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Chain of Custody
To maintain chain of custody, you must preserve evidence from the time it is collected to the time it is presented in court. To prove the chain of custody, and ultimately show that the evidence has remained intact, prosecutors generally need service providers who can testify
- That the evidence offered in court is the same evidence they collected or received.
- To the time and date the evidence was received or transferred to another provider.
- That there was no tampering with the item while it was in custody.
A National Protocol for Sexual Assault Medical Forensic Examinations, Section C. The Examination Process, Chapter 6: Exam and Evidence Collection Procedures Includes recommendations for how health care providers and other responders can maintain evidence integrity.
Procedure: Initiating and Maintaining a Chain of Custody Provides a standard operating procedure for initiating and maintaining chain of custody.
A challenge in proving chain of custody can arise when service providers fail to properly initial and date the evidence or fail to place a case number with it.
To maintain the chain of custody for evidence collected during medical forensic examinations, label each item of evidence with the initials of everyone who handled it, the date, a description and source of the specimen, the name of the examiner, and the name of the patient. Also, make sure to address chain of custody in your SART's protocols or guidelines. In New Jersey, for example, the Attorney General Standards for Providing Services to Victims of Sexual Assault states the following:1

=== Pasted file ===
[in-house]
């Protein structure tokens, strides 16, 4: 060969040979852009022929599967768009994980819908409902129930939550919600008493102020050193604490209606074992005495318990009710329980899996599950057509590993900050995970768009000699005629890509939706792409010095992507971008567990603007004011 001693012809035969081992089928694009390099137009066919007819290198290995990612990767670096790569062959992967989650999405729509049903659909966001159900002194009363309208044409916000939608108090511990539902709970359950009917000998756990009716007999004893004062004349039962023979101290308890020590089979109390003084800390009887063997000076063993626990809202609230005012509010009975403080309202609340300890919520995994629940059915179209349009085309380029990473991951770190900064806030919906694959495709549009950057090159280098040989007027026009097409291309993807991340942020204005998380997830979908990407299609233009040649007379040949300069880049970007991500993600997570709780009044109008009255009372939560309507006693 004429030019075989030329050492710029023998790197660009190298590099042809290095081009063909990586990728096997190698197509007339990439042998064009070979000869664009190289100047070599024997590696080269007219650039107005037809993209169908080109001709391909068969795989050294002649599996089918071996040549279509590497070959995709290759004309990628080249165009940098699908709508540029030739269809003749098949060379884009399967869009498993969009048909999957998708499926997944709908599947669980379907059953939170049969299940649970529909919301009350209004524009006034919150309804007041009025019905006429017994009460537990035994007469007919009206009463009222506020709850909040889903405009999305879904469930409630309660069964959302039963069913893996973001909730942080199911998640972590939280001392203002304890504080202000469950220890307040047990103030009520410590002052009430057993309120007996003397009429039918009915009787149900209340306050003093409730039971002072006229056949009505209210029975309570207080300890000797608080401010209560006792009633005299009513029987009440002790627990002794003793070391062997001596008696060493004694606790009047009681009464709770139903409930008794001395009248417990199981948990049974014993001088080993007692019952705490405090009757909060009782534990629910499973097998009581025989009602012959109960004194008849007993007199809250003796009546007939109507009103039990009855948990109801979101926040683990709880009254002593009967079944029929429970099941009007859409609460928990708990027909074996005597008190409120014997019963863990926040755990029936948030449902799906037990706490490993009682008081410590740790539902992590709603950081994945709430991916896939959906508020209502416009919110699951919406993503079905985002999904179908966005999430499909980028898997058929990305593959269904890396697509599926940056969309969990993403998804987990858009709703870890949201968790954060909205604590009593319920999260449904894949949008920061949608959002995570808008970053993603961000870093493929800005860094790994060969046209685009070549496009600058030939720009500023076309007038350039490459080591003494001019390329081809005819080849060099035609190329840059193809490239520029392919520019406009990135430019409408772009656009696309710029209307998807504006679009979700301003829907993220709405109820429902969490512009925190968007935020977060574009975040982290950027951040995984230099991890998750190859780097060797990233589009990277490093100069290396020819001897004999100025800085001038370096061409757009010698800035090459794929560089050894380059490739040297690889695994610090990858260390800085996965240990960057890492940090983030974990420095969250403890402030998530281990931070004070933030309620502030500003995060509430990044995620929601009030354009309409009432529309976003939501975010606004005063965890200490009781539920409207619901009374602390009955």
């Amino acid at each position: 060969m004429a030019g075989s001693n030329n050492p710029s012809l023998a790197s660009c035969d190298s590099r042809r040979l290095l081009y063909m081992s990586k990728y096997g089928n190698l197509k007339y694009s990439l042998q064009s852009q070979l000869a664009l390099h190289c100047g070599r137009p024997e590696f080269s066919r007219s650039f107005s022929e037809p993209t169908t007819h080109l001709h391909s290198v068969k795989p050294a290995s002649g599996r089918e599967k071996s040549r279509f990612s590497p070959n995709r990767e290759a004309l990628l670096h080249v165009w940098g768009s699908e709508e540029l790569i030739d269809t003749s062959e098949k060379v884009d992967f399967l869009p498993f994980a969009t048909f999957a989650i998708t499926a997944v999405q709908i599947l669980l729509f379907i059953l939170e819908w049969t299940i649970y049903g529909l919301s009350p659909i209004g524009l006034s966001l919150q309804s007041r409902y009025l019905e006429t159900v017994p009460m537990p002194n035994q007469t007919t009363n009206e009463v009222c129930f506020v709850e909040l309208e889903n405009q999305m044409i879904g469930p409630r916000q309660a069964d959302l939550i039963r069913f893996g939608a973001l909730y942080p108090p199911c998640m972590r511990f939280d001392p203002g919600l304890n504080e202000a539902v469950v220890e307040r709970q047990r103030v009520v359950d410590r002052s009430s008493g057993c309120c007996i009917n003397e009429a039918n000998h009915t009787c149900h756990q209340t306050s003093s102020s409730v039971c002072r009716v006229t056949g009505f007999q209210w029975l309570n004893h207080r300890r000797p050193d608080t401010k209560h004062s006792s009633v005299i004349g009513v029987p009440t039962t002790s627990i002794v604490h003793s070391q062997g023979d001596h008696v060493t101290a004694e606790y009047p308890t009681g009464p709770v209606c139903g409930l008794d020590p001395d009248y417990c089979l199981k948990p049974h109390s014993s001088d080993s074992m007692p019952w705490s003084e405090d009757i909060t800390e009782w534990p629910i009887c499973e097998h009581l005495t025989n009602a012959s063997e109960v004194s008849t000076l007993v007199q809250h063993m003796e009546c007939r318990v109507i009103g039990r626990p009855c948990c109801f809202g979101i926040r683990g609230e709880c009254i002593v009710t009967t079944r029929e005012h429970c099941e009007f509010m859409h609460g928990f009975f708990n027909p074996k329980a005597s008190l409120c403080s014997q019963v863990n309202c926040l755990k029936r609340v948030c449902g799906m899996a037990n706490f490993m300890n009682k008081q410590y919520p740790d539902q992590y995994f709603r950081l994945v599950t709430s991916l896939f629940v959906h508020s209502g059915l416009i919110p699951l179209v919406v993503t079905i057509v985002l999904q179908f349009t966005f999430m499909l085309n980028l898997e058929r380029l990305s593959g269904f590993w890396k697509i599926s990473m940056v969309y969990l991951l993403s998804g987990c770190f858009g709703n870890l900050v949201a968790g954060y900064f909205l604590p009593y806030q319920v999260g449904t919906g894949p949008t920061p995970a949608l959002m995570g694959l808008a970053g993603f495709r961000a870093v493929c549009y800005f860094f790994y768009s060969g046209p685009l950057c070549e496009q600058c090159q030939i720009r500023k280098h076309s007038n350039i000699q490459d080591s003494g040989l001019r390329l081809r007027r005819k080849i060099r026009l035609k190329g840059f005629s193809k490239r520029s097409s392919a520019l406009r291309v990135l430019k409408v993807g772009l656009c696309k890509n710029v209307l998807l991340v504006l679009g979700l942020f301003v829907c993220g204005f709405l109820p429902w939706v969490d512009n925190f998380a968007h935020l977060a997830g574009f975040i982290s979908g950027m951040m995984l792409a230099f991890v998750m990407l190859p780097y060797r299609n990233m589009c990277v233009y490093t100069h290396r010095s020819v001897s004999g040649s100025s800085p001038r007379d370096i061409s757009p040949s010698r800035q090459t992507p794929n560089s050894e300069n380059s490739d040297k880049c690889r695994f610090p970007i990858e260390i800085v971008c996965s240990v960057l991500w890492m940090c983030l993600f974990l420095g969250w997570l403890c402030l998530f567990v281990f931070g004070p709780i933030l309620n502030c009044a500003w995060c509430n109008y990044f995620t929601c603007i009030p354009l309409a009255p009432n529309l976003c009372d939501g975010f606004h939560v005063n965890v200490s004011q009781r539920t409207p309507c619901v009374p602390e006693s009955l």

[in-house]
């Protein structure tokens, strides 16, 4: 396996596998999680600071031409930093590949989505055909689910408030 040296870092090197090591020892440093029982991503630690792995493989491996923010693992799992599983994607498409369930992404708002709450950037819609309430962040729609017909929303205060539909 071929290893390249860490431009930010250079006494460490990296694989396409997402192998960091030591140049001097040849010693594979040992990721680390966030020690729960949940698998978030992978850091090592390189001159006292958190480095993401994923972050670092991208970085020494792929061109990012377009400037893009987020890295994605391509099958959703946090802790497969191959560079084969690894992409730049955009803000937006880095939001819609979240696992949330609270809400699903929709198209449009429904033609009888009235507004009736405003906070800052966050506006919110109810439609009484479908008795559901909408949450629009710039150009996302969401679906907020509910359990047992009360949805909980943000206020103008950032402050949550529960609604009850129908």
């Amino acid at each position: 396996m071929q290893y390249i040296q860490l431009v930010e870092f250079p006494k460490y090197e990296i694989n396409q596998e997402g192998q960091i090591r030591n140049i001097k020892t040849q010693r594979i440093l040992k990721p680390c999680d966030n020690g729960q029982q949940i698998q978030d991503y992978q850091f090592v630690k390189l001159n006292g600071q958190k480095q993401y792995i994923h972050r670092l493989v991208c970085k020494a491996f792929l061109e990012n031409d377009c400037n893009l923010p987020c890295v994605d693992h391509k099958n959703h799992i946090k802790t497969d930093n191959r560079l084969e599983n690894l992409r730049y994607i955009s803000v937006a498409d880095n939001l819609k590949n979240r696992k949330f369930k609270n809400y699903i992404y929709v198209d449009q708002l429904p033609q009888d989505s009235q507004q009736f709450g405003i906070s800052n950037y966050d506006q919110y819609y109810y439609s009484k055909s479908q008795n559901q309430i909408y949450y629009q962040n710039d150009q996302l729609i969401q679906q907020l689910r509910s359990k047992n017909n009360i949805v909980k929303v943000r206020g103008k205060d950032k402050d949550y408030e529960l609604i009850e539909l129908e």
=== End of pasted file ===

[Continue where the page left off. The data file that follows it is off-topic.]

At the conclusion of the sexual assault medical forensic examination, any evidence collected will be packaged and protected in a manner to ensure the integrity of specimens and the appropriate chain of custody of the evidence. It is recommended that health care facilities work cooperatively with the County Prosecutor's Office to develop a written protocol to ensure proper handling of any identified and collected evidence.